Laurie Penny is a contributing editor to the New Statesman. She is the author of five books, most recently Unspeakable Things.

Photo: Getty
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Theresa May is paying the price for mismanaging Boris Johnson

The Foreign Secretary's bruised ego may end up destroying Theresa May. 

And to think that Theresa May scheduled her big speech for this Friday to make sure that Conservative party conference wouldn’t be dominated by the matter of Brexit. Now, thanks to Boris Johnson, it won’t just be her conference, but Labour’s, which is overshadowed by Brexit in general and Tory in-fighting in particular. (One imagines that the Labour leadership will find a way to cope somehow.)

May is paying the price for mismanaging Johnson during her period of political hegemony after she became leader. After he was betrayed by Michael Gove and lacking any particular faction in the parliamentary party, she brought him back from the brink of political death by making him Foreign Secretary, but also used her strength and his weakness to shrink his empire.

The Foreign Office had its responsibility for negotiating Brexit hived off to the newly-created Department for Exiting the European Union (Dexeu) and for navigating post-Brexit trade deals to the Department of International Trade. Johnson was given control of one of the great offices of state, but with no responsibility at all for the greatest foreign policy challenge since the Second World War.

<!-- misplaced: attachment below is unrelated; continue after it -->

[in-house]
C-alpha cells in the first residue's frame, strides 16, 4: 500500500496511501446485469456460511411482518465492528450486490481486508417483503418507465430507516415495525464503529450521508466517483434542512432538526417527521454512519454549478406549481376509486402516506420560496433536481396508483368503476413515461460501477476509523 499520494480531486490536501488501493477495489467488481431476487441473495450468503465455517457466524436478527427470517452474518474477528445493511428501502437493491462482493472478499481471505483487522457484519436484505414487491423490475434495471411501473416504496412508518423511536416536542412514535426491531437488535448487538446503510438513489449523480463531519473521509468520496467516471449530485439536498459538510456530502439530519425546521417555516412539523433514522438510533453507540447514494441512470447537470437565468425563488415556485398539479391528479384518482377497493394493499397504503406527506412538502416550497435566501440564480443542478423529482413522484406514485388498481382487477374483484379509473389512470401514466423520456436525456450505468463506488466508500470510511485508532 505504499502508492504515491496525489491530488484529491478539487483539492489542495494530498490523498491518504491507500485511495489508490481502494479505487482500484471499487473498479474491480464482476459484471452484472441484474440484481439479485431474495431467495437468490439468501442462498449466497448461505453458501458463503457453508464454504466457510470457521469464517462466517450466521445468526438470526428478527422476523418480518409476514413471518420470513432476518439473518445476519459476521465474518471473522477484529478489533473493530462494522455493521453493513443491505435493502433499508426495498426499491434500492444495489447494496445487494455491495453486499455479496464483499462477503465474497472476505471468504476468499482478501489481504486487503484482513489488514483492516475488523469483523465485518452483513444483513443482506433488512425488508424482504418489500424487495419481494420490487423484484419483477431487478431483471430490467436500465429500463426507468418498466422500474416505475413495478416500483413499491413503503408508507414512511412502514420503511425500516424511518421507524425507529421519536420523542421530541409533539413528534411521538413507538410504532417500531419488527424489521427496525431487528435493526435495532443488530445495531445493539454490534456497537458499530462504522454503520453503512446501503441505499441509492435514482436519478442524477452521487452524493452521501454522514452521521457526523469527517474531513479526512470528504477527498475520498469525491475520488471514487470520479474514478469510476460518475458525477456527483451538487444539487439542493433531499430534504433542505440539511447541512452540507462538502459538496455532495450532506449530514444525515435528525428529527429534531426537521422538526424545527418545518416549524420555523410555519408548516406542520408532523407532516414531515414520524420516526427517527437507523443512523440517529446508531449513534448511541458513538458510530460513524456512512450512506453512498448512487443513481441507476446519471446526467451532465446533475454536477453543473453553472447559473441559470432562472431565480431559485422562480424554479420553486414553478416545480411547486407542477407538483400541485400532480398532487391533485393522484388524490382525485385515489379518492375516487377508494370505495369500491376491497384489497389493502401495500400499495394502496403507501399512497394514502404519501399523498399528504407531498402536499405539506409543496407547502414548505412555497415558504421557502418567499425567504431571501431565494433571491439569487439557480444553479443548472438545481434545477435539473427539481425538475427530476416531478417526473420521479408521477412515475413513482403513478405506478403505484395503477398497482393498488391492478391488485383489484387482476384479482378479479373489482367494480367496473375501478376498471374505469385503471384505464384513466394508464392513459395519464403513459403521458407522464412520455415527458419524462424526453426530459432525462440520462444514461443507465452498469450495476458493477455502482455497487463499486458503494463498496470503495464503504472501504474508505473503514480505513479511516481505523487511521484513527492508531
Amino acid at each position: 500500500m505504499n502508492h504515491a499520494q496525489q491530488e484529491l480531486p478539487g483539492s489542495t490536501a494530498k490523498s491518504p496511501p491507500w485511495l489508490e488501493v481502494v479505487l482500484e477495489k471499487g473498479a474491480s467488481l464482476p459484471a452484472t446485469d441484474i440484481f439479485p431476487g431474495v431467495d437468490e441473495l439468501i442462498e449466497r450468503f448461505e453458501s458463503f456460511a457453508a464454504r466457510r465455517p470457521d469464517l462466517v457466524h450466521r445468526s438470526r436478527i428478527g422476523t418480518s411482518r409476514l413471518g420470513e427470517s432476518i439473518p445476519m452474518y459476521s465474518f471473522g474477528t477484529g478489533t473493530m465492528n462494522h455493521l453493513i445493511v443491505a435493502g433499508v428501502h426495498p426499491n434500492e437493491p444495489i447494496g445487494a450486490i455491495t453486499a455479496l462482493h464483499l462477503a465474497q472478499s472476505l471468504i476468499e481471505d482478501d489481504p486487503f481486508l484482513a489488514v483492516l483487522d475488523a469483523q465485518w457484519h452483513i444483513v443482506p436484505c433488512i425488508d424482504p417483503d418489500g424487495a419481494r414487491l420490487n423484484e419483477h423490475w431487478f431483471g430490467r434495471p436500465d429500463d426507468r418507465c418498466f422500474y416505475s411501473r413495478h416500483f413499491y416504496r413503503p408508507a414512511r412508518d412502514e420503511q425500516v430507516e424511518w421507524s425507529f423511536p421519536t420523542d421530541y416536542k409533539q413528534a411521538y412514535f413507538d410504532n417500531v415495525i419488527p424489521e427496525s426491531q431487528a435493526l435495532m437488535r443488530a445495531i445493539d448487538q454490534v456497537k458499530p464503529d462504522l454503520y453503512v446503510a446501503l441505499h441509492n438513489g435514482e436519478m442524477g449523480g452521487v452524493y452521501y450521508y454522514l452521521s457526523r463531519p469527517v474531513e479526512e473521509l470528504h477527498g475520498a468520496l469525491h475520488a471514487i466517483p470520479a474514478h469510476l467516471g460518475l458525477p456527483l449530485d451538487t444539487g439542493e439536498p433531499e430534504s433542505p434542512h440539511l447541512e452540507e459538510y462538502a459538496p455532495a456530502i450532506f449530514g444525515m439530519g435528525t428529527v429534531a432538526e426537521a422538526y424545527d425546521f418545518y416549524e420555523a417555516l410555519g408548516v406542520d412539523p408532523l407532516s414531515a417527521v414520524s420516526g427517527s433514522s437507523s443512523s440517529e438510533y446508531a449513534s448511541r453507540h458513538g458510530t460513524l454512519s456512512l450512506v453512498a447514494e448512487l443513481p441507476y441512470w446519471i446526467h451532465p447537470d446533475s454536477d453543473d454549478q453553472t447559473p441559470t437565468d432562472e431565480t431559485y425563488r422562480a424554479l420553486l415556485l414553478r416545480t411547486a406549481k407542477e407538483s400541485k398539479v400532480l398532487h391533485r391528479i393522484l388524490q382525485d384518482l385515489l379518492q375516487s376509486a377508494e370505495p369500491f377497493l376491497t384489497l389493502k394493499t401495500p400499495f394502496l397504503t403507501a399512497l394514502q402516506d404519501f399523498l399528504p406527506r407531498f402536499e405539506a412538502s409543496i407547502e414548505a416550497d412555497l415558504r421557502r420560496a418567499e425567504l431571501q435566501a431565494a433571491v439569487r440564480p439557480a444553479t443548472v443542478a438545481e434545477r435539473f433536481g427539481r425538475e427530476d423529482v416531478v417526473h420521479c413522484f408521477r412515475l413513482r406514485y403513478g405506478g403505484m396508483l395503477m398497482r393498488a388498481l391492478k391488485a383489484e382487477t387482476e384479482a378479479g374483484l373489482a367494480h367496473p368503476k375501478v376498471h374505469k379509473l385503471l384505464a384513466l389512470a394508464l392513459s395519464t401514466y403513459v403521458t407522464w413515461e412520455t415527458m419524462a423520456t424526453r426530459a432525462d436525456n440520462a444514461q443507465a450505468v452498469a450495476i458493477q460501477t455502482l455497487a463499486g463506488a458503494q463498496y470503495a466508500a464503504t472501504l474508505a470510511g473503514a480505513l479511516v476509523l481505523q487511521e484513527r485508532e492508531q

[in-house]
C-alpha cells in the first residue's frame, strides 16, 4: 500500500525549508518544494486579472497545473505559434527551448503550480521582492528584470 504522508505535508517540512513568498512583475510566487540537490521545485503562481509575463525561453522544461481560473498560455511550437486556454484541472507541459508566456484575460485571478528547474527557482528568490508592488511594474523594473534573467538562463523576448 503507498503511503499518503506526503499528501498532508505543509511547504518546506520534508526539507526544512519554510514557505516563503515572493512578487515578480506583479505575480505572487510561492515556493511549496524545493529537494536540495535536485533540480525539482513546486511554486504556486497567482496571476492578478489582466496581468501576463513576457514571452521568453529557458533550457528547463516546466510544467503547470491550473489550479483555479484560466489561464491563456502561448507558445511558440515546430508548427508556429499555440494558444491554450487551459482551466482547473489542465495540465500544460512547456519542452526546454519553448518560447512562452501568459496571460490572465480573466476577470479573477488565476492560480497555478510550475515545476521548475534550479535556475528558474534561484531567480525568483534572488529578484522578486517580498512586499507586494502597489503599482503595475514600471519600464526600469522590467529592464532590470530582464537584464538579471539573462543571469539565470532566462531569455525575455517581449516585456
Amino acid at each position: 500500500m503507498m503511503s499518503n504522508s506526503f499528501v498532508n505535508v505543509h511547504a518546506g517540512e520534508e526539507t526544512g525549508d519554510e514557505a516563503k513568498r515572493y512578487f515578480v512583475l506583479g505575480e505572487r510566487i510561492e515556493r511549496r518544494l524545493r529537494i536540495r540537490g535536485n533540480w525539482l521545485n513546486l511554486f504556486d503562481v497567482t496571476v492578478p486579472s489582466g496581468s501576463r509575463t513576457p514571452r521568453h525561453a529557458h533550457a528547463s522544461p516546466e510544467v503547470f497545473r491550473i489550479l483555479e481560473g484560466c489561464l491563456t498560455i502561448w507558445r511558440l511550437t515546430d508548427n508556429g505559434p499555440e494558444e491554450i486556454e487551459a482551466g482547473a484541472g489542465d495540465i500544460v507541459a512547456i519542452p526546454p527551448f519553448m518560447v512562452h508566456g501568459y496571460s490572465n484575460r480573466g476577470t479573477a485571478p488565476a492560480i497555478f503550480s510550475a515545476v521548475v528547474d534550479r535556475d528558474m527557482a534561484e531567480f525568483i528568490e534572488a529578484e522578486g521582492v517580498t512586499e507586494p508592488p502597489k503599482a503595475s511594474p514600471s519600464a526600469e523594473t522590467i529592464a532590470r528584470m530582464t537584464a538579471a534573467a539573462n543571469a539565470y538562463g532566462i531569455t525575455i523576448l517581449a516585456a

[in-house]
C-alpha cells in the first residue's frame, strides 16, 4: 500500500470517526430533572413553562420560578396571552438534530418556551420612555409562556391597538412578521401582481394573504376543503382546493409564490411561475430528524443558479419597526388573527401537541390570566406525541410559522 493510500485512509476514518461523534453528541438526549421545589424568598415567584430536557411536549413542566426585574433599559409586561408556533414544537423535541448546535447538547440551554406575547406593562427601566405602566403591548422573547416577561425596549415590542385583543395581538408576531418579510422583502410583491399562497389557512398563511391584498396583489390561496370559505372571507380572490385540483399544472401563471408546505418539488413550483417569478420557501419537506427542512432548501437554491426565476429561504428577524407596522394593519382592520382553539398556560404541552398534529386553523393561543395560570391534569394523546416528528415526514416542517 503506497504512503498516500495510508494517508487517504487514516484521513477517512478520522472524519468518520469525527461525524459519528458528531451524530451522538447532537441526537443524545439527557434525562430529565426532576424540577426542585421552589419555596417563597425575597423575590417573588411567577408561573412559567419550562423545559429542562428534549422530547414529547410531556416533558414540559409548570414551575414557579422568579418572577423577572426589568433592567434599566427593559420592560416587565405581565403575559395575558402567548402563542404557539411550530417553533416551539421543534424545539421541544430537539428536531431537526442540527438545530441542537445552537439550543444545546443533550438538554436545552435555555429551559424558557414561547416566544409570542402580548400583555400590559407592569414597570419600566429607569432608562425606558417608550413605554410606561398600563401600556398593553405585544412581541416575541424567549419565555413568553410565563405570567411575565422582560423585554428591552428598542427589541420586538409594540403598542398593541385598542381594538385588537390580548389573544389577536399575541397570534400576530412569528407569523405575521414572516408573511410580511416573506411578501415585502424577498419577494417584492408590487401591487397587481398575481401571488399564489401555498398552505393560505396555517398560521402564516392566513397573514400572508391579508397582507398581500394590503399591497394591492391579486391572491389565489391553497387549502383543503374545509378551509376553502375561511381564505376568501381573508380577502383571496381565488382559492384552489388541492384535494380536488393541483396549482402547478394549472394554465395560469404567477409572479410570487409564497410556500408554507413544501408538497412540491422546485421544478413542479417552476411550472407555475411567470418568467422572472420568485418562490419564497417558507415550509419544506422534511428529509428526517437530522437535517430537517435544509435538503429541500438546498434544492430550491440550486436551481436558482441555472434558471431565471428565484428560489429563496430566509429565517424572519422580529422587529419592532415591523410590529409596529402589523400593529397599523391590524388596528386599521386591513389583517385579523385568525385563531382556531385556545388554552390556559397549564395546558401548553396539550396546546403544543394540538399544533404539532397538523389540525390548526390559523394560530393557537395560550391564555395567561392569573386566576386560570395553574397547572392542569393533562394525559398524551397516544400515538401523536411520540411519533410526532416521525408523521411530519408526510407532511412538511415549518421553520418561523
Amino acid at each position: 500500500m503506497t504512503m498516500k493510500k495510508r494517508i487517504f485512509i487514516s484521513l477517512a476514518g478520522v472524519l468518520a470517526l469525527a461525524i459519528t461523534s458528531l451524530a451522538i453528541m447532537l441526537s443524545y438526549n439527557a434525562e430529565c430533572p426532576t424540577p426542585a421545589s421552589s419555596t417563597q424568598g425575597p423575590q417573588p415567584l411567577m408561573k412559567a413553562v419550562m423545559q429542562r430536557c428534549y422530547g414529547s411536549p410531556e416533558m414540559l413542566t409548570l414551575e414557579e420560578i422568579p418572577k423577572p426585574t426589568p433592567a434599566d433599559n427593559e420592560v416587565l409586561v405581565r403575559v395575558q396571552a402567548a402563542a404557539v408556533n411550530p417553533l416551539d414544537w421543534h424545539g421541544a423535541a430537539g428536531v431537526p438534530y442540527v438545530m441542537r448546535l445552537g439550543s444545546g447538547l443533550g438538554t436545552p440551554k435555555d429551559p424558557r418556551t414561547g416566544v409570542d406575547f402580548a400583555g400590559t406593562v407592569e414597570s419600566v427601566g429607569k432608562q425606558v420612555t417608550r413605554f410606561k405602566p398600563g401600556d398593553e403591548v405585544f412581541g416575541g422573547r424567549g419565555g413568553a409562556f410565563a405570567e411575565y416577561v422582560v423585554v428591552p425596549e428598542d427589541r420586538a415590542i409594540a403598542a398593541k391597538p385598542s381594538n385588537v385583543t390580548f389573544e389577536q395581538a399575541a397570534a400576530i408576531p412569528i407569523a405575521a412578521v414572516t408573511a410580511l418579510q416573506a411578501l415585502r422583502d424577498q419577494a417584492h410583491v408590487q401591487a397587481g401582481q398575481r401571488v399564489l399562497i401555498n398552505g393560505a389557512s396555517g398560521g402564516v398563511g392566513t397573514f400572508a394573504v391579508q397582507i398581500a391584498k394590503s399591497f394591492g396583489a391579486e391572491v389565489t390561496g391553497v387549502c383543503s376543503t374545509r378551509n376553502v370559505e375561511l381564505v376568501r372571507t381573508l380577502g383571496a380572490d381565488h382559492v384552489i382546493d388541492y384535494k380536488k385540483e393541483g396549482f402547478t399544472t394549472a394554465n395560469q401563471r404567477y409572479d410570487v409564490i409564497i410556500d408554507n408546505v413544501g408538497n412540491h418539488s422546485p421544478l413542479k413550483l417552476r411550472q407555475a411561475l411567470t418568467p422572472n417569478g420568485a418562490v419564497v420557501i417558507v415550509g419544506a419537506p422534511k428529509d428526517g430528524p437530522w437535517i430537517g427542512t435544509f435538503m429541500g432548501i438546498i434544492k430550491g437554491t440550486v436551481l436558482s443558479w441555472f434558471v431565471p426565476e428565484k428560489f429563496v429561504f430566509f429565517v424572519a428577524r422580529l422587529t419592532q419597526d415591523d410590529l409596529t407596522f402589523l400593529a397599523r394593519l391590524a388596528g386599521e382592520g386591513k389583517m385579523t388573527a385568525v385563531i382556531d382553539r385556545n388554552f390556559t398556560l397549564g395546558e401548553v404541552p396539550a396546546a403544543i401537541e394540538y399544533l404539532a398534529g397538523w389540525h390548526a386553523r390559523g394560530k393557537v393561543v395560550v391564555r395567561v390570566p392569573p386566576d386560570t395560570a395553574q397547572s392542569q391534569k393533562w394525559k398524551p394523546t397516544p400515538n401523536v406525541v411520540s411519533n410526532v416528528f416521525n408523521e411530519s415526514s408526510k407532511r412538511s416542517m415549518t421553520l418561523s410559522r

Adding to his discomfort, the new Foreign Secretary was regularly the subject of jokes from the Prime Minister and cabinet colleagues. May likened him to a dog that had to be put down. Philip Hammond quipped about him during his joke-fuelled 2017 Budget. All of which gave Johnson’s allies the impression that Johnson-hunting was a licensed sport as far as Downing Street was concerned. He was then shut out of the election campaign and has continued to be a marginalised figure even as the disappointing election result forced May to involve the wider cabinet in policymaking.

His sense of exclusion from the discussions around May’s Florence speech only added to his sense of isolation. May forgot that if you aren’t going to kill, don’t wound: now, thanks to her lost majority, she can’t afford to put any of the Brexiteers out in the cold, and Johnson is once again where he wants to be: centre-stage. 

Stephen Bush is special correspondent at the New Statesman. His daily briefing, Morning Call, provides a quick and essential guide to domestic and global politics.